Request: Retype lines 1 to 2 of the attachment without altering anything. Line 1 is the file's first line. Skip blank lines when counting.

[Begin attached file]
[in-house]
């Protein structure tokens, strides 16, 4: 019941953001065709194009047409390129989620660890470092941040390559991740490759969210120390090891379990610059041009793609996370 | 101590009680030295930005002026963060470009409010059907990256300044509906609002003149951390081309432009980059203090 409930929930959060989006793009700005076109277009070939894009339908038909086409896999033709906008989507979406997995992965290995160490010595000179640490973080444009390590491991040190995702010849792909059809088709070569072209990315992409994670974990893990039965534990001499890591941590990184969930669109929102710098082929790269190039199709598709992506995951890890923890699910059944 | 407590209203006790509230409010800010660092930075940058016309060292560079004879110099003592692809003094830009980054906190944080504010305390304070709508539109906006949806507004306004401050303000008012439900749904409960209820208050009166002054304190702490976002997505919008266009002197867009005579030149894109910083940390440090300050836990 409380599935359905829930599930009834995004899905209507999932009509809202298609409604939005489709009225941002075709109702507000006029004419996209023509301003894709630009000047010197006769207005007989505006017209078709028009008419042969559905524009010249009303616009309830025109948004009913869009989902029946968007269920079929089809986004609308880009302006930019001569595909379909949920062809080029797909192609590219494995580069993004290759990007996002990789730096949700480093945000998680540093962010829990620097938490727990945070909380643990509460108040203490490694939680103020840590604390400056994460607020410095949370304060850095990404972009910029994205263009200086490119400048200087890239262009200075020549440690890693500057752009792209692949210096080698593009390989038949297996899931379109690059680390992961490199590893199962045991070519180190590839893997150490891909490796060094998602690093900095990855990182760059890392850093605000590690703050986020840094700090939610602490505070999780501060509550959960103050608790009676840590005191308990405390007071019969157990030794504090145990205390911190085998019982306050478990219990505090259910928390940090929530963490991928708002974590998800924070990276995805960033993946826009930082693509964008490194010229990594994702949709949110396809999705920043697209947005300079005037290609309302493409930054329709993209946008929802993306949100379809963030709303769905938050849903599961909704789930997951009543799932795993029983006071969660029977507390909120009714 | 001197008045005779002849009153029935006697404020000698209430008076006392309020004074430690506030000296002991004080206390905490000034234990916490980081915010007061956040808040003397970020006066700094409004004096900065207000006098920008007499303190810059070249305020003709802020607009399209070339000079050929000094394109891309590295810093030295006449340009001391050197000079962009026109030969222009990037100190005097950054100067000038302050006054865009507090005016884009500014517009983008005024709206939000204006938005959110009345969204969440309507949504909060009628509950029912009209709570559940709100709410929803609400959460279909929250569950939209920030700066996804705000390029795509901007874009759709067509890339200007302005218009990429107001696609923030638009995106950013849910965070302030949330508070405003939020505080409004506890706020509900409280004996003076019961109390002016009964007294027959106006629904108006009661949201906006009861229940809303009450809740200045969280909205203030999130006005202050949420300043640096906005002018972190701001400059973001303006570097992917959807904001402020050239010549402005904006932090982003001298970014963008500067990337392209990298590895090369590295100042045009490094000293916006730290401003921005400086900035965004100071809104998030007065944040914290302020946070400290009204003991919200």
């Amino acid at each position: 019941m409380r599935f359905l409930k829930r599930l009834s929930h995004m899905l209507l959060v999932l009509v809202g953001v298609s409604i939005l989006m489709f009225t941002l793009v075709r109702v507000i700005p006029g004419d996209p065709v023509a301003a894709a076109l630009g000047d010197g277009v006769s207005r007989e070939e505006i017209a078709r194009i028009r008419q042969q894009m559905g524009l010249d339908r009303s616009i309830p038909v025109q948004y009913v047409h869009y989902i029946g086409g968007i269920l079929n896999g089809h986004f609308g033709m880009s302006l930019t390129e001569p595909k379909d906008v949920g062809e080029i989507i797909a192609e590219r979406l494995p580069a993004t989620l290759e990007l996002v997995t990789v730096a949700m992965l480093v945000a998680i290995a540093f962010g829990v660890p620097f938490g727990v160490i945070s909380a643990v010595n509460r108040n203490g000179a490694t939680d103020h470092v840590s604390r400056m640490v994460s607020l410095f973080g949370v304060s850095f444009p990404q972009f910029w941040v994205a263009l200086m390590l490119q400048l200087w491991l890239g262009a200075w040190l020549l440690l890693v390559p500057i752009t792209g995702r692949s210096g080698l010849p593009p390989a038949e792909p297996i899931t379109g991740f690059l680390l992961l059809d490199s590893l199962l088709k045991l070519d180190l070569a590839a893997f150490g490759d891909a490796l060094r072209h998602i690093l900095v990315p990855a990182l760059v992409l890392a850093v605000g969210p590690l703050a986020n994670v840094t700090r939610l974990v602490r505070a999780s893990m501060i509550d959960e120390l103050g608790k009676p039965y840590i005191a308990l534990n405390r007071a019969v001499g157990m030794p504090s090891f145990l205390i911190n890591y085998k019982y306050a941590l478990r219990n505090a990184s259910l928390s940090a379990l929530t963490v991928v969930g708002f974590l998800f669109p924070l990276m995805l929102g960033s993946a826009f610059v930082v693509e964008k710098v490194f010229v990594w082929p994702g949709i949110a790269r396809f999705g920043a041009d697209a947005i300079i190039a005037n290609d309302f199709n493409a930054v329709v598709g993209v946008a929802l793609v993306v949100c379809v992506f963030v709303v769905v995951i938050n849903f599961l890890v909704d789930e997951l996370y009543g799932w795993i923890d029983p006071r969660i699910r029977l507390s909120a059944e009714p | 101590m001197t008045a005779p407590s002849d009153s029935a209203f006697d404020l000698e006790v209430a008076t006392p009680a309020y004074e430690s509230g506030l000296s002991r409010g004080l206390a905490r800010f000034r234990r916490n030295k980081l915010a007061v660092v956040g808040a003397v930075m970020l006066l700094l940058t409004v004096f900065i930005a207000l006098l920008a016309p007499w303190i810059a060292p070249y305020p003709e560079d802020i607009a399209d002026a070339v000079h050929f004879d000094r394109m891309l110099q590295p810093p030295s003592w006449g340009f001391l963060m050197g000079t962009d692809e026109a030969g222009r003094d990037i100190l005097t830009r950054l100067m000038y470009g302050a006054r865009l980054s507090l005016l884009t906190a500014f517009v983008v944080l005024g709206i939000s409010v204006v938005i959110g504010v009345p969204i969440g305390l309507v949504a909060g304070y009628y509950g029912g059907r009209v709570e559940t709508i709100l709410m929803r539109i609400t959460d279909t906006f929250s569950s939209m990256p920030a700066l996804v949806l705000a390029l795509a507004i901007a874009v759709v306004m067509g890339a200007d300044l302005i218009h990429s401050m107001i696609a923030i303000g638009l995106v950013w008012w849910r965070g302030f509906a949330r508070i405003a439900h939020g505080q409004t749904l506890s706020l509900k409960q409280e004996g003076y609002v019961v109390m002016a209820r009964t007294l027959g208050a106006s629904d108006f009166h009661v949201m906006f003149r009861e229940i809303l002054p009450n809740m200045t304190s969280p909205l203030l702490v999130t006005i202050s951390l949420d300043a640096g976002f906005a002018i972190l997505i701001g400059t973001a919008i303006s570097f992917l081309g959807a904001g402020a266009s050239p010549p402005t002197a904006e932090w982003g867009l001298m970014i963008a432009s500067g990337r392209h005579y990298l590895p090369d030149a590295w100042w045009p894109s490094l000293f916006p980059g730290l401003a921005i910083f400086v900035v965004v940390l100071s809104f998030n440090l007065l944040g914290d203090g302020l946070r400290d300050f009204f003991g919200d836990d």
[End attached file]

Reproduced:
[in-house]
């Protein structure tokens, strides 16, 4: 019941953001065709194009047409390129989620660890470092941040390559991740490759969210120390090891379990610059041009793609996370 | 101590009680030295930005002026963060470009409010059907990256300044509906609002003149951390081309432009980059203090 409930929930959060989006793009700005076109277009070939894009339908038909086409896999033709906008989507979406997995992965290995160490010595000179640490973080444009390590491991040190995702010849792909059809088709070569072209990315992409994670974990893990039965534990001499890591941590990184969930669109929102710098082929790269190039199709598709992506995951890890923890699910059944 | 407590209203006790509230409010800010660092930075940058016309060292560079004879110099003592692809003094830009980054906190944080504010305390304070709508539109906006949806507004306004401050303000008012439900749904409960209820208050009166002054304190702490976002997505919008266009002197867009005579030149894109910083940390440090300050836990 409380599935359905829930599930009834995004899905209507999932009509809202298609409604939005489709009225941002075709109702507000006029004419996209023509301003894709630009000047010197006769207005007989505006017209078709028009008419042969559905524009010249009303616009309830025109948004009913869009989902029946968007269920079929089809986004609308880009302006930019001569595909379909949920062809080029797909192609590219494995580069993004290759990007996002990789730096949700480093945000998680540093962010829990620097938490727990945070909380643990509460108040203490490694939680103020840590604390400056994460607020410095949370304060850095990404972009910029994205263009200086490119400048200087890239262009200075020549440690890693500057752009792209692949210096080698593009390989038949297996899931379109690059680390992961490199590893199962045991070519180190590839893997150490891909490796060094998602690093900095990855990182760059890392850093605000590690703050986020840094700090939610602490505070999780501060509550959960103050608790009676840590005191308990405390007071019969157990030794504090145990205390911190085998019982306050478990219990505090259910928390940090929530963490991928708002974590998800924070990276995805960033993946826009930082693509964008490194010229990594994702949709949110396809999705920043697209947005300079005037290609309302493409930054329709993209946008929802993306949100379809963030709303769905938050849903599961909704789930997951009543799932795993029983006071969660029977507390909120009714 | 001197008045005779002849009153029935006697404020000698209430008076006392309020004074430690506030000296002991004080206390905490000034234990916490980081915010007061956040808040003397970020006066700094409004004096900065207000006098920008007499303190810059070249305020003709802020607009399209070339000079050929000094394109891309590295810093030295006449340009001391050197000079962009026109030969222009990037100190005097950054100067000038302050006054865009507090005016884009500014517009983008005024709206939000204006938005959110009345969204969440309507949504909060009628509950029912009209709570559940709100709410929803609400959460279909929250569950939209920030700066996804705000390029795509901007874009759709067509890339200007302005218009990429107001696609923030638009995106950013849910965070302030949330508070405003939020505080409004506890706020509900409280004996003076019961109390002016009964007294027959106006629904108006009661949201906006009861229940809303009450809740200045969280909205203030999130006005202050949420300043640096906005002018972190701001400059973001303006570097992917959807904001402020050239010549402005904006932090982003001298970014963008500067990337392209990298590895090369590295100042045009490094000293916006730290401003921005400086900035965004100071809104998030007065944040914290302020946070400290009204003991919200």